- Dietrich Henschel (Baritone)
- Nikolai Schukoff (Tenor)
- Annette Jahns (Mezzo Soprano)
- Anne Schwanewilms (Soprano)
Notes & Reviews:
Christoph Eschenbach has a longstanding association with the London Philharmonic Orchestra and this release adds to critically acclaimed recording of Bruckner Symphony No. 6 released in 2011. A prolific recording artist over five decades, Eschenbach has recorded as both a conductor and a pianist on labels including Deutsche Grammophon, Sony/BMG, Decca, Ondine, Warner and Koch. The stellar quartet of soloists includes the great lyric soprano Anne Schwanewilms, who enjoys an unparalleled reputation for her performances of Strauss and Wagner, and tenor Nikolai Schukoff who is destined to become a leading voice of his generation.
"The conductor is Christoph Eschenbach, and the performance has his trademark fondness for sonic beauty. Surprisingly, for a conductor often associated with slowish speeds, it's also uptempo and volatile. There's real elation in the outer sections of Gloria and Credo and the Agnus Dei, with its vision of impenitent, warring humanity, is tense and querulous... There's fire and commitment in the choral singing and playing, and apart from Annette Jahns's occasionally plummy alto, the soloists are superb." -The Guardian
BBC Music Magazine
This may not be the finest performance of Beethoven's most forbidding work on disc, but it certainly ranks with the best...Eschenbach is his own man. In his hands, the work is more questioning than devout, though it has passages of unbridled jubilation...The London Philharmonic Orchestra and Choir are on top form...And the soloists - not all familiar names - make a great team.
American Record Guide, September / October 2012
This recording has a lot going for it: Eschenbach's large, expansive view; a fine group of soloists; and finally the LPO in fine form - in particular concertmaster Pieter Schoeman, who plays the violin solo. The real stars for me, though, are the chorus members, especially the sopranos, who pump out Beethoven's outrageously high writing with full energy and complete assurance. When the Gloria had finished, I wondered if, like a sports team, they would send in subs for the Creed since they were, after all, in a concert rather than a studio. In any case they surmount the rest of the piece without ever sounding tired. To be sure, there are moments when the intensity sags a little (the reprise of "Credo" and perhaps during the "Dona") and we can find some small spots of shaky ensemble (as are common in concert performances of big choral works). The overwhelming impression, though, is one of great strength and conviction in tackling this gigantic, unwieldy work.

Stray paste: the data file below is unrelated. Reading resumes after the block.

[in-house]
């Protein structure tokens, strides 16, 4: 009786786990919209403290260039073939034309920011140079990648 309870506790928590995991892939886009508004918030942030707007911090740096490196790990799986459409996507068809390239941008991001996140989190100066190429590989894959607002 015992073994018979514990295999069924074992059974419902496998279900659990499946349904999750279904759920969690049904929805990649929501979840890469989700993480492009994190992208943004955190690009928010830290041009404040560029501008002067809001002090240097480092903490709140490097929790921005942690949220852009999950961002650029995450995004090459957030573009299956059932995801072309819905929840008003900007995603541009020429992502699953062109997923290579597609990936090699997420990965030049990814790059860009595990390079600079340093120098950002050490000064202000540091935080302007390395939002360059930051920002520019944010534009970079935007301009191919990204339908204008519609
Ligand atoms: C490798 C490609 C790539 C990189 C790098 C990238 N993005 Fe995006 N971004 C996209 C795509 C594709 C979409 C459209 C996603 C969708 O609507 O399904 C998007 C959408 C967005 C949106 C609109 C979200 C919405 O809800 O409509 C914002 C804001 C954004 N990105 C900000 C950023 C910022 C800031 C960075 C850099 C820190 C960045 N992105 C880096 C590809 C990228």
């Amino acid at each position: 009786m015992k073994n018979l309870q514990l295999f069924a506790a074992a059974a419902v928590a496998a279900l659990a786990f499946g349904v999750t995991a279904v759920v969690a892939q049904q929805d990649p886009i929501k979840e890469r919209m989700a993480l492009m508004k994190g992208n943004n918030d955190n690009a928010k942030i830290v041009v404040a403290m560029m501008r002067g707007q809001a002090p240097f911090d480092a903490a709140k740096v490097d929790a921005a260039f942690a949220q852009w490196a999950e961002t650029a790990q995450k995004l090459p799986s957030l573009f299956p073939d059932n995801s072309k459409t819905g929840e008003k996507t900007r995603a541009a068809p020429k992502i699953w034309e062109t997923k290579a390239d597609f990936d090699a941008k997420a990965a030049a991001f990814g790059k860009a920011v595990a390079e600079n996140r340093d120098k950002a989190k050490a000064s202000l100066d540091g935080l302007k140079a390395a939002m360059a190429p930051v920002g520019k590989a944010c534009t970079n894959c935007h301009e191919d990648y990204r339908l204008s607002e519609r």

Fanfare Magazine, November/December 2012
Somewhat unusually, the interpretation offered here sets contemplative devotion at its core; it partakes more of a liturgical act than a concert performance, and the audience is utterly noiseless. Eschenbach accomplishes this partly by emphasizing lyrical elements over dramatic ones, and by a balance of orchestral sound that gives somewhat greater prominence to woodwind instruments... This recording is nonetheless worthy to join this distinguished field, and is warmly recommended.
Recording information: Southbank Centre's Royal Festival Hall, London (10/18/2008).
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Works DetailsBeethoven, Ludwig van : Missa solemnis in D major, Op. 123
- Performers: Dietrich Henschel (Baritone); Nikolai Schukoff (Tenor); Annette Jahns (Mezzo Soprano); Anne Schwanewilms (Soprano)
- Conductor: Christoph Eschenbach
- Ensemble: London Philharmonic Orchestra Choir
- Running Time: 79 min. 38 sec.
- Period Time: Classical
- Form: Choral
- Written: 1819-1823
- Studio/Live: Live